Let’s look at radiology reports. Some patients suffer by waiting for reports. The delay isn’t the radiologist being lazy. At night, they might cover multiple sites, discuss with other specialities and prioritise reporting. Machine learning combined with facial recognition software offers the opportunity for instant reporting wherever you are through cloud computing. Now radiologists into account multiple things when reporting, they also draw from experience. Some areas of scan interpretation are open to debate revealing questionable results even amongst the most experienced radiologists. However, clinging onto this and sticking your head in the sand will only work against you in the future. Machine learning algorithms access millions of scans, they process thousands of variables with each scan such as obs, past med history, and patient demographics. The algorithm also logs individual pixel intensity. As computing power increases a human will find it harder and harder to compete.

So what should you do? Although a computer will not replace you completely how can you stop it from reducing your market value? First of all avoid hyper-specialising. We know there’s a range of motivators that shape career choice. If you became a doctor or nurse just to “save lives” then you should have been a water engineer as you’d save a lot more. Despite the political correctness we all know things such as pay, prestige, practical aspects, patient interaction, pressure, risk etc play a role in career choice. I’ve met ophthalmology surgeons pick the profession because of nice hours and earning potential. Despite your motives as long as you’re good at I who am I to judge? Hyper-specialisation is attractive in this sense. I’ve met my fair share of specialists who say “that’s not technically my specialty” in-turn bumping the patient back to GP, medics or A and E with a slightly smug/relieved look at 5pm on a Friday. However, none of us can predict the future and artificial intelligence can do specific tasks extremely accurately and efficiently. If a tech company makes a random breakthrough in your particular speciality this could knock your market value.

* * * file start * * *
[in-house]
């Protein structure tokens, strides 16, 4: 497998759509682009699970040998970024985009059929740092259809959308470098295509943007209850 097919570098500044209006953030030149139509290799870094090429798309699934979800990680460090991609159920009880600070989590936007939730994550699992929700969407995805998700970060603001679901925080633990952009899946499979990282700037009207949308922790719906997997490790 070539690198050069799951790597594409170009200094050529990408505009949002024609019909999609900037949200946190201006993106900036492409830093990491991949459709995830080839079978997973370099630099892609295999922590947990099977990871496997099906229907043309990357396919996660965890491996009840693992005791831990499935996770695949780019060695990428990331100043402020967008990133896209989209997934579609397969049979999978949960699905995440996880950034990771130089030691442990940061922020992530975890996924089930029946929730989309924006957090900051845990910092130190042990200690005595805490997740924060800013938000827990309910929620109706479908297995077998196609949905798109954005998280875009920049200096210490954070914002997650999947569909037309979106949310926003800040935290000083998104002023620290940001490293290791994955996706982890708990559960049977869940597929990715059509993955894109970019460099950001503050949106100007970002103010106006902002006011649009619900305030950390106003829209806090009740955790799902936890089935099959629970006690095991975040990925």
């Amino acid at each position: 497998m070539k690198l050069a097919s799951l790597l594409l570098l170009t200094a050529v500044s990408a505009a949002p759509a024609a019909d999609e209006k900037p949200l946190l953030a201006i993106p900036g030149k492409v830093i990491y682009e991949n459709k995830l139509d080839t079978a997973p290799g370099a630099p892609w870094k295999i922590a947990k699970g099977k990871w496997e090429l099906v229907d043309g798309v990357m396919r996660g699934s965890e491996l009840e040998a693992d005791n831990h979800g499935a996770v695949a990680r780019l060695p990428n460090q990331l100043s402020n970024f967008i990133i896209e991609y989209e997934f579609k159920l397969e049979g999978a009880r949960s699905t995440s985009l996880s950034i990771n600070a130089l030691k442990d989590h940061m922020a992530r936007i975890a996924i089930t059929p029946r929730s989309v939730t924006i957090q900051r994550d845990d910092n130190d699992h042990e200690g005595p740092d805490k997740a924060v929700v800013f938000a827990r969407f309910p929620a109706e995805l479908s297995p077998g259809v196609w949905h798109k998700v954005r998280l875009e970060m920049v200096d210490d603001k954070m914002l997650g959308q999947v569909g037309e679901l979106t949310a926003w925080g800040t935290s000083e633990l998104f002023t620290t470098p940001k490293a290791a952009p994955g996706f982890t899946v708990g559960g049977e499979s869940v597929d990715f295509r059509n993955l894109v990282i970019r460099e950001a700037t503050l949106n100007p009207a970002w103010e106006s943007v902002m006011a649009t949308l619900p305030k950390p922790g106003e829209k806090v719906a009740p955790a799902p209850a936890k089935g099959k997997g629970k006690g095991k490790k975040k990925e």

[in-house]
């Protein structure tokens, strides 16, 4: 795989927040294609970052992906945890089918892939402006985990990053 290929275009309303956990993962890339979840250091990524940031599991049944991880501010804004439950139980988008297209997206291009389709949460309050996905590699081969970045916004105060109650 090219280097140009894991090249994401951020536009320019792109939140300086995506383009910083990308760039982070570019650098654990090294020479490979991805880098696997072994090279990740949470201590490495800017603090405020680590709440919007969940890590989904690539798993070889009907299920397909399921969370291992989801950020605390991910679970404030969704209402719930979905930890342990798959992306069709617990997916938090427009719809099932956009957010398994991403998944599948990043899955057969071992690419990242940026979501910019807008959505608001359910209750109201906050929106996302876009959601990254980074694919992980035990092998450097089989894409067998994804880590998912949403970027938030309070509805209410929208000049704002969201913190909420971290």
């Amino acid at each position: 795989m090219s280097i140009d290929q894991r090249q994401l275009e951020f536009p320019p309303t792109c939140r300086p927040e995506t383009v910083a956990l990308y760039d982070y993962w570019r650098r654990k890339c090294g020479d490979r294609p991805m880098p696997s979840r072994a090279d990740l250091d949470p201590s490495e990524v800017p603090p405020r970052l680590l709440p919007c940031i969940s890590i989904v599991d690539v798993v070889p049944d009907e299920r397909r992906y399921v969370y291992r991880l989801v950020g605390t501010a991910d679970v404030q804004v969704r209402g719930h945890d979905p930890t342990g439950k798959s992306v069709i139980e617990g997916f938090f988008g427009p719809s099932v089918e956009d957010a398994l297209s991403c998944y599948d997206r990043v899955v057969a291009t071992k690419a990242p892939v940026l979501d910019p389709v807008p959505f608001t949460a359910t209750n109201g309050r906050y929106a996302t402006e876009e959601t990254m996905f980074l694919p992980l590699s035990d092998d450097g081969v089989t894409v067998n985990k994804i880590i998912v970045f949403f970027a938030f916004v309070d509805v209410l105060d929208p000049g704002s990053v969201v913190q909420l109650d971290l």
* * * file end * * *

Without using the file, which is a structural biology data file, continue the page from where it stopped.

Use the tech available. IBM and Google are pumping millions into artificial intelligence in medicine. They are not going to throw it away because you don’t like the sound of it. In fact if you’ve googled something and used it you are already letting machine learning change/dictate your practice. IBM’s supercomputer Watson uses verbal and statistical reasoning when searching through medical journals. It knows when it knows enough to make a call which was demonstrated when it beat champions in the TV game show Jeopardy. It has accumulated so much data it is now teaching medical students in the USA approaches to diagnoses. You would have spend 160 hours a week reading to keep up with it. Instead of trying to compete with this your time would be better spent communicating with patients, evaluating the suggestions Watson gives and making a judgement based on the patient’s’ lifestyle, mental capability, and social situation when choosing a treatment plan. If you learn to code a little in a high-level language there are basic machine learning algorithms already prepackaged for python in the sci-kit learn module. Pull your own data, use it to see the bigger picture and improve your practice, notice the trends and focus on how make changes in your department. This is not as hard as it sounds. I taught a room full of doctors with no coding experience how to code a DVT calculator in Python in under 40 minutes when I was a guest speaker at a conference.